While expired and self-signed SSL certificates may have warranted yellow flags in Firefox 2 and Internet Explorer, the latest Firefox will scare away users from SSL-carrying sites unless they are certified by a third party, causing controversy as users are blocked from popular sites like Google and LinkedIn.
Reported by BetaNews and other sources, Modzilla began cracking down on SSCs, which are valid, albeit unauthenticated, SSL certificates used for online encryption and website authentication to guard against phishing attacks, giving users frightening warnings, saying the certificate is "invalid" and "not trusted."
Mozilla began implementing a stricter policy because self-signed certificates can potentially be malicious because there is no third party to verify the site's identity, according analysis from Royal Pingdom, the official blog of uptime monitoring provider Pingdom.
However, they note that most users will be turned off from websites that do not carry an expensive third-party certificate from such Certification Authorities as VeriSign.
"From a security standpoint, the change in Firefox 3 kind of makes sense, but from a usability standpoint, the implementation is too confusing," according to Royal Pingdom.
While site administrators can pay a one-time fee of $29.99 from a company like Go Daddy for a basic SSL package, for some it is a matter of principle.
According to Scott M. Fulton's report on BetaNews, some developers self-sign because they do not want to register for security reasons with a third party when working on a covert project. Other developers find it simply more convenient and economical to self-sign certificates, especially when they have many certificates to issue.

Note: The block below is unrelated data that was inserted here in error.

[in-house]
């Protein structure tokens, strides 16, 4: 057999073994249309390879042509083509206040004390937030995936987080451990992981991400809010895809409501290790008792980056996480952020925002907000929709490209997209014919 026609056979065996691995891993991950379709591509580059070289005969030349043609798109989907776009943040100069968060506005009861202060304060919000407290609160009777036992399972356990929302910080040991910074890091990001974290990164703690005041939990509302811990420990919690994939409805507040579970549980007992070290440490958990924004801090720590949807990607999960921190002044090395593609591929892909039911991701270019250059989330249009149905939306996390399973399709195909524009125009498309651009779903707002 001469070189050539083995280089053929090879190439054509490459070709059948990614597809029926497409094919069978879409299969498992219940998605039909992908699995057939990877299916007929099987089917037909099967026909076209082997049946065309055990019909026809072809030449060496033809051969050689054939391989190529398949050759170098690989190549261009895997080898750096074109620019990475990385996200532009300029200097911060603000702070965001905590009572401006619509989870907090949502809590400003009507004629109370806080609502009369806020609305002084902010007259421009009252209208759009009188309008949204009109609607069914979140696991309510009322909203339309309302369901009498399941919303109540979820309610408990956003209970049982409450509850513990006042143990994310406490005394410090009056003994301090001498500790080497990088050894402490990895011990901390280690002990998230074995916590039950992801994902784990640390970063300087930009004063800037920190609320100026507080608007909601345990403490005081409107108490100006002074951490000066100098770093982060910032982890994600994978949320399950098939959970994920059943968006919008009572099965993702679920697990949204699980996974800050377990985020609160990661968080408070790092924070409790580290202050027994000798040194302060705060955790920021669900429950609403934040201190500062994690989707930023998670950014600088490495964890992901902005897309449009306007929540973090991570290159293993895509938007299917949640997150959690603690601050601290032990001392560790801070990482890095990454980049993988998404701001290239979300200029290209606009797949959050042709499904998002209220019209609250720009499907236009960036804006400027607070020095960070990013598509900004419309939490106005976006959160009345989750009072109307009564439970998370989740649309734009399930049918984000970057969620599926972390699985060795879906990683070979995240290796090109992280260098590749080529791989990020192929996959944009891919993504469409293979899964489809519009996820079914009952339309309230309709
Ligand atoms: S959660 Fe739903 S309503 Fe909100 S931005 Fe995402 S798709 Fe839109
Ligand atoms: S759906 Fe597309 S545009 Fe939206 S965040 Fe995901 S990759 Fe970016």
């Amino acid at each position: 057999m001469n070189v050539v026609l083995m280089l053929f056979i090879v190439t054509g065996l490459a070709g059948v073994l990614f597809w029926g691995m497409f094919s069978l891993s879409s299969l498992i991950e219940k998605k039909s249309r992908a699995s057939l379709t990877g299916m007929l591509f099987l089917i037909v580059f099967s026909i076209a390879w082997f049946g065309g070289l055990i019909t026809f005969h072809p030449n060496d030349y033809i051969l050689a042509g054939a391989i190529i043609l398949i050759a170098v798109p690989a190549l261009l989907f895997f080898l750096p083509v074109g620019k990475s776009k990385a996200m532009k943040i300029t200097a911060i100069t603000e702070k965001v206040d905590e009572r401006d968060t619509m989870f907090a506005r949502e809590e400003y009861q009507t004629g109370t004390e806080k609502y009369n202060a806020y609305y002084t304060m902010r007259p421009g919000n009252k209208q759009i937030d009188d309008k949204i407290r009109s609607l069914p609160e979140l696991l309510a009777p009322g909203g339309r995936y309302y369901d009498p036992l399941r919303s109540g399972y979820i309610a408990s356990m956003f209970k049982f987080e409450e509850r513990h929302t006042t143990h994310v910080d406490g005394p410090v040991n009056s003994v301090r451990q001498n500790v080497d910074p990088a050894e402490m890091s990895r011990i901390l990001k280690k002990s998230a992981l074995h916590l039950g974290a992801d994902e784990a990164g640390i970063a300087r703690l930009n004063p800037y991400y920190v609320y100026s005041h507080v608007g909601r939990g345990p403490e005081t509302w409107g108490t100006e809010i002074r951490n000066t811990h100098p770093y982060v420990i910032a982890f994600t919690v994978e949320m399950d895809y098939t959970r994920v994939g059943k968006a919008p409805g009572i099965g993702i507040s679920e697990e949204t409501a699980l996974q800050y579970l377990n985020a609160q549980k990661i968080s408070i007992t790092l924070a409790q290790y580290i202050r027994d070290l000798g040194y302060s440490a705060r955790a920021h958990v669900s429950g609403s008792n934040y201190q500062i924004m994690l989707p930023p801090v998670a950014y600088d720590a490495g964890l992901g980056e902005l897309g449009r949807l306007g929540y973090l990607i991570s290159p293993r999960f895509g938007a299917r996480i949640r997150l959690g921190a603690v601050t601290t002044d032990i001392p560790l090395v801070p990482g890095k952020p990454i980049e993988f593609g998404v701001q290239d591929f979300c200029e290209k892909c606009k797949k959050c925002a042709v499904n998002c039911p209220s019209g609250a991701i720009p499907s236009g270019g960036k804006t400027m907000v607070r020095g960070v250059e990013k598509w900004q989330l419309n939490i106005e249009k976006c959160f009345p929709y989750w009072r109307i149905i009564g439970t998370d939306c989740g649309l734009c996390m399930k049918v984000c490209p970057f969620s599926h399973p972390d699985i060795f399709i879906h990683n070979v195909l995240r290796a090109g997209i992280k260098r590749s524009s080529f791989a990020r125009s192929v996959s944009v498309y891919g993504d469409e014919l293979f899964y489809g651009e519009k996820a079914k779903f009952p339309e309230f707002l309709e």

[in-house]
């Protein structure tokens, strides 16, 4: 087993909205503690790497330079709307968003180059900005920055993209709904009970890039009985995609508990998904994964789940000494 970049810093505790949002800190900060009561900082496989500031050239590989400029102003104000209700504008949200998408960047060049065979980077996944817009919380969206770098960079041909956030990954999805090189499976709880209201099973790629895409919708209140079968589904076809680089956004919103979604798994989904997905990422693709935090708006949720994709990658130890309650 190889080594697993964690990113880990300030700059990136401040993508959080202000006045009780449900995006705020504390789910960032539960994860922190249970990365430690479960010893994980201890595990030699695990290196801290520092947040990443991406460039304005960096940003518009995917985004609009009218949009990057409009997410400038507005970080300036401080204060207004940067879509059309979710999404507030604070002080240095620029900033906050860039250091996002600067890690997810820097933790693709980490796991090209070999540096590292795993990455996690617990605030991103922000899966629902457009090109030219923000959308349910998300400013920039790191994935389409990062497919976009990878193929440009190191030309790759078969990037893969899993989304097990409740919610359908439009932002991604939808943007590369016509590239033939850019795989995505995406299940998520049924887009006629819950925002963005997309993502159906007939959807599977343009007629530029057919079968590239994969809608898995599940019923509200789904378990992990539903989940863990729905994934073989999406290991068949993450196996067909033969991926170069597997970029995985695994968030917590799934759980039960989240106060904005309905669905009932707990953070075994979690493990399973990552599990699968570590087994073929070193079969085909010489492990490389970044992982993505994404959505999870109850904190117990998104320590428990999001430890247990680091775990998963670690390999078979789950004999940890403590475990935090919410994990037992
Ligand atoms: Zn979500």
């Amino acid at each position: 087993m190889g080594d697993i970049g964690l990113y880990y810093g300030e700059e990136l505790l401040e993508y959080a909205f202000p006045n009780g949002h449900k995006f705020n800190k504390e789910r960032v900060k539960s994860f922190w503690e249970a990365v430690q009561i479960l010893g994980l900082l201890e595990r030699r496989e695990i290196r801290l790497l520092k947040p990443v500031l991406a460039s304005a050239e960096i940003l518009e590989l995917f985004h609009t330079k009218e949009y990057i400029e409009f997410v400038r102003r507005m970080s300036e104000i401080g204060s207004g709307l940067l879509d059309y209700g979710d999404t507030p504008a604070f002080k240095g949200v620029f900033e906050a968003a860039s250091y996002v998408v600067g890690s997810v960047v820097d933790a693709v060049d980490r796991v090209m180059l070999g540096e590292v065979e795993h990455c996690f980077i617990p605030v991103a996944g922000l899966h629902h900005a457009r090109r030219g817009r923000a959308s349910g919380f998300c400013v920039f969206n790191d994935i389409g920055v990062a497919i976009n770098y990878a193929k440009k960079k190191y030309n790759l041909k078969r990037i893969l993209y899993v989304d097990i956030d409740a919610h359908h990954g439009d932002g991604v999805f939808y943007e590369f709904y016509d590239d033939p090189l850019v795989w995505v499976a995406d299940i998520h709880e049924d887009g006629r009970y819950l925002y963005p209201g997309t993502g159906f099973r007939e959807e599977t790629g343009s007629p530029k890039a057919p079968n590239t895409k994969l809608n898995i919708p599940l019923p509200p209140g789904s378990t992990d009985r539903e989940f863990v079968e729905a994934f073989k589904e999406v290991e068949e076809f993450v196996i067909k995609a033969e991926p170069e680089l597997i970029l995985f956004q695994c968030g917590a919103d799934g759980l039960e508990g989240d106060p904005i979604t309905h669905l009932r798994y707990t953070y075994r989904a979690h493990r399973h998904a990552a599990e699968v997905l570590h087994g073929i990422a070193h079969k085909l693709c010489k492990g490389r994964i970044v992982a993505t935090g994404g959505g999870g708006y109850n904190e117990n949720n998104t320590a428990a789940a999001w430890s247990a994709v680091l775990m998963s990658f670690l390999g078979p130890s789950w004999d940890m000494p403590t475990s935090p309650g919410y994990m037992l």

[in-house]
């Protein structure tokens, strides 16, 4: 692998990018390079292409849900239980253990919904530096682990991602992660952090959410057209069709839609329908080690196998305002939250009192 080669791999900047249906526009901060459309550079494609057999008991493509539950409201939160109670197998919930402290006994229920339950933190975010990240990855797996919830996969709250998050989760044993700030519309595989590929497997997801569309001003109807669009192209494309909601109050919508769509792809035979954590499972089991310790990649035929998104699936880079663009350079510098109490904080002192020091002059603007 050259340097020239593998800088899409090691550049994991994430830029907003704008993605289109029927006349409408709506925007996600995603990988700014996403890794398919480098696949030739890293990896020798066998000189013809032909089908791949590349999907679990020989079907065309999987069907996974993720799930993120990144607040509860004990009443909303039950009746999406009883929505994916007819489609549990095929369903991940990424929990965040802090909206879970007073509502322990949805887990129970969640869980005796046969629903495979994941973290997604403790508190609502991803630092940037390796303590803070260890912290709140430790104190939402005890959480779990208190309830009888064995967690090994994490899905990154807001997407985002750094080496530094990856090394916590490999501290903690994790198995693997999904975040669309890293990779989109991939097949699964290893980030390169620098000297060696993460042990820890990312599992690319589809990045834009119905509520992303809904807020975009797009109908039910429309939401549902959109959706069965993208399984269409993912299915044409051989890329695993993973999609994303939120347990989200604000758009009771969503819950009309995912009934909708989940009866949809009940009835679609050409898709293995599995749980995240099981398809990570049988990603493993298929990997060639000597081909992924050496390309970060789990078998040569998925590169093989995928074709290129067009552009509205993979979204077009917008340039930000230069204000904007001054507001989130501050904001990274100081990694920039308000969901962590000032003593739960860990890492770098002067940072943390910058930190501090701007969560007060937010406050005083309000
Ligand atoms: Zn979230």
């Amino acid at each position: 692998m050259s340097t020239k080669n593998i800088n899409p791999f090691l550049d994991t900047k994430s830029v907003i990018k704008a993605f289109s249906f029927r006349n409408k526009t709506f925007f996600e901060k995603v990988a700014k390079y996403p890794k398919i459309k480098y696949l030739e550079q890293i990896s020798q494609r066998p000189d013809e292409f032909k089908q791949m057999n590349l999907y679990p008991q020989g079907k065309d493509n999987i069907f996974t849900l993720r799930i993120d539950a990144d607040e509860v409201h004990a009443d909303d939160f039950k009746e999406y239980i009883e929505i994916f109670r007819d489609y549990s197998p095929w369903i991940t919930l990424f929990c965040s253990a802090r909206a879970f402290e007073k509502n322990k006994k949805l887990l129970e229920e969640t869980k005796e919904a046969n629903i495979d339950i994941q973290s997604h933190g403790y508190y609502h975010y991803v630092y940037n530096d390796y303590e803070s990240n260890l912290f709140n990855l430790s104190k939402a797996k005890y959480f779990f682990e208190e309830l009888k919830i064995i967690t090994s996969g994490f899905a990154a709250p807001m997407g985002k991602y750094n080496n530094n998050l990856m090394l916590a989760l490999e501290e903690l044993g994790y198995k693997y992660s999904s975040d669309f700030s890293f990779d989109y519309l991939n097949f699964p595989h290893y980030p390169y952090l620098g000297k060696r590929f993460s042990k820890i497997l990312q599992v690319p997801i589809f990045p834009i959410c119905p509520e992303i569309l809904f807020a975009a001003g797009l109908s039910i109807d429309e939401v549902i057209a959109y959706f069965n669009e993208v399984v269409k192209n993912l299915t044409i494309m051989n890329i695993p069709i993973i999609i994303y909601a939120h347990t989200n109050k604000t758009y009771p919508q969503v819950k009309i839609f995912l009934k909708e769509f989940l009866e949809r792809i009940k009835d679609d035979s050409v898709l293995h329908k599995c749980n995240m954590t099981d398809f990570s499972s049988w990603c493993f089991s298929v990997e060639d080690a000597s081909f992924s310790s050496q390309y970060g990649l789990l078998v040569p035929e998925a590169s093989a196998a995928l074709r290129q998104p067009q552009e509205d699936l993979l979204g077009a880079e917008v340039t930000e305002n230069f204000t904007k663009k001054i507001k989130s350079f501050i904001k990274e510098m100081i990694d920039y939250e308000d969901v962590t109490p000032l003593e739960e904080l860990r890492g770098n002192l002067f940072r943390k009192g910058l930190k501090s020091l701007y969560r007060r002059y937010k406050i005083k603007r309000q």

Univeristy of Massachusetts's Nat Tuck opposes Mozilla's de facto censorship because he said it infringes on net neutrality, the concept that the internet should be free of restrictions on content, sites or platforms.
"This behavior means that a public web site basically can't be encrypted unless they are willing to pay an approved vendor a yearly fee for a certificate," Tuck wrote in a recent blog posting.
"This has two effects: First, some sites are forced to pay for certificates that they otherwise wouldn't have bought. Second, some sites are forced to go without encryption that they otherwise would have had.
"This is really an issue of the basic principles of internet openness. Everyone has equal access to the features of HTTP or SSH, there's no reason why there should be artificial constraints on access to HTTPS. But that's exactly what the Firefox SSL behavior does."
Fulton noted an alternative to SSLs for budget-conscious developers is StartCom Certification Authority's free Class 1 digital certificates.
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